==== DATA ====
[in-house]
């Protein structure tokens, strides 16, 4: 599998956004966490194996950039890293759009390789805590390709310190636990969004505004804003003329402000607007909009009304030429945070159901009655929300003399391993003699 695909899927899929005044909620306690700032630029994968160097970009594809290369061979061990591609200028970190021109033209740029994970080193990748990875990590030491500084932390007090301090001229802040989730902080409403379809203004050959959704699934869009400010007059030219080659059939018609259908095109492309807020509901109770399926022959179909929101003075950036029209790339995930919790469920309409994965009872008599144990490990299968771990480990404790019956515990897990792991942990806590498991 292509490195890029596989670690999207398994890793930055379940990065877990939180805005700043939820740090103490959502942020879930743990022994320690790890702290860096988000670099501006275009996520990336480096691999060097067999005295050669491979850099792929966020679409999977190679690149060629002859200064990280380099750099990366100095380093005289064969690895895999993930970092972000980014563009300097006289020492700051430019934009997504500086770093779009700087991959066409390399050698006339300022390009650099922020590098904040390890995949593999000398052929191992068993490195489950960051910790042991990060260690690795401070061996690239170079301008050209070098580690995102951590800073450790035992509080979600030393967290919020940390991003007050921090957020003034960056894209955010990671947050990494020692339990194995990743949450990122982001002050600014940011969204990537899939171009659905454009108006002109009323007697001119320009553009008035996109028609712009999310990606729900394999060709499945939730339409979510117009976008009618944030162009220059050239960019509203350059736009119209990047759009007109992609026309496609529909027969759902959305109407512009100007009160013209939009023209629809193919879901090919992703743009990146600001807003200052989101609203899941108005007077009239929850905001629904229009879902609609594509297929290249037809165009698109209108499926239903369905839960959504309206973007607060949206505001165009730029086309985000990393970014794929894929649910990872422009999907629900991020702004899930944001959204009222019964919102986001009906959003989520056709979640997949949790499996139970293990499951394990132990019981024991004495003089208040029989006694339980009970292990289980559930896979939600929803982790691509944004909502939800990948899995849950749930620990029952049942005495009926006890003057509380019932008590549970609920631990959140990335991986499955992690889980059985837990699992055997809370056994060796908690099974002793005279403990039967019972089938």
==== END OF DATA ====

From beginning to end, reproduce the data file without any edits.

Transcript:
[in-house]
């Protein structure tokens, strides 16, 4: 599998956004966490194996950039890293759009390789805590390709310190636990969004505004804003003329402000607007909009009304030429945070159901009655929300003399391993003699 695909899927899929005044909620306690700032630029994968160097970009594809290369061979061990591609200028970190021109033209740029994970080193990748990875990590030491500084932390007090301090001229802040989730902080409403379809203004050959959704699934869009400010007059030219080659059939018609259908095109492309807020509901109770399926022959179909929101003075950036029209790339995930919790469920309409994965009872008599144990490990299968771990480990404790019956515990897990792991942990806590498991 292509490195890029596989670690999207398994890793930055379940990065877990939180805005700043939820740090103490959502942020879930743990022994320690790890702290860096988000670099501006275009996520990336480096691999060097067999005295050669491979850099792929966020679409999977190679690149060629002859200064990280380099750099990366100095380093005289064969690895895999993930970092972000980014563009300097006289020492700051430019934009997504500086770093779009700087991959066409390399050698006339300022390009650099922020590098904040390890995949593999000398052929191992068993490195489950960051910790042991990060260690690795401070061996690239170079301008050209070098580690995102951590800073450790035992509080979600030393967290919020940390991003007050921090957020003034960056894209955010990671947050990494020692339990194995990743949450990122982001002050600014940011969204990537899939171009659905454009108006002109009323007697001119320009553009008035996109028609712009999310990606729900394999060709499945939730339409979510117009976008009618944030162009220059050239960019509203350059736009119209990047759009007109992609026309496609529909027969759902959305109407512009100007009160013209939009023209629809193919879901090919992703743009990146600001807003200052989101609203899941108005007077009239929850905001629904229009879902609609594509297929290249037809165009698109209108499926239903369905839960959504309206973007607060949206505001165009730029086309985000990393970014794929894929649910990872422009999907629900991020702004899930944001959204009222019964919102986001009906959003989520056709979640997949949790499996139970293990499951394990132990019981024991004495003089208040029989006694339980009970292990289980559930896979939600929803982790691509944004909502939800990948899995849950749930620990029952049942005495009926006890003057509380019932008590549970609920631990959140990335991986499955992690889980059985837990699992055997809370056994060796908690099974002793005279403990039967019972089938």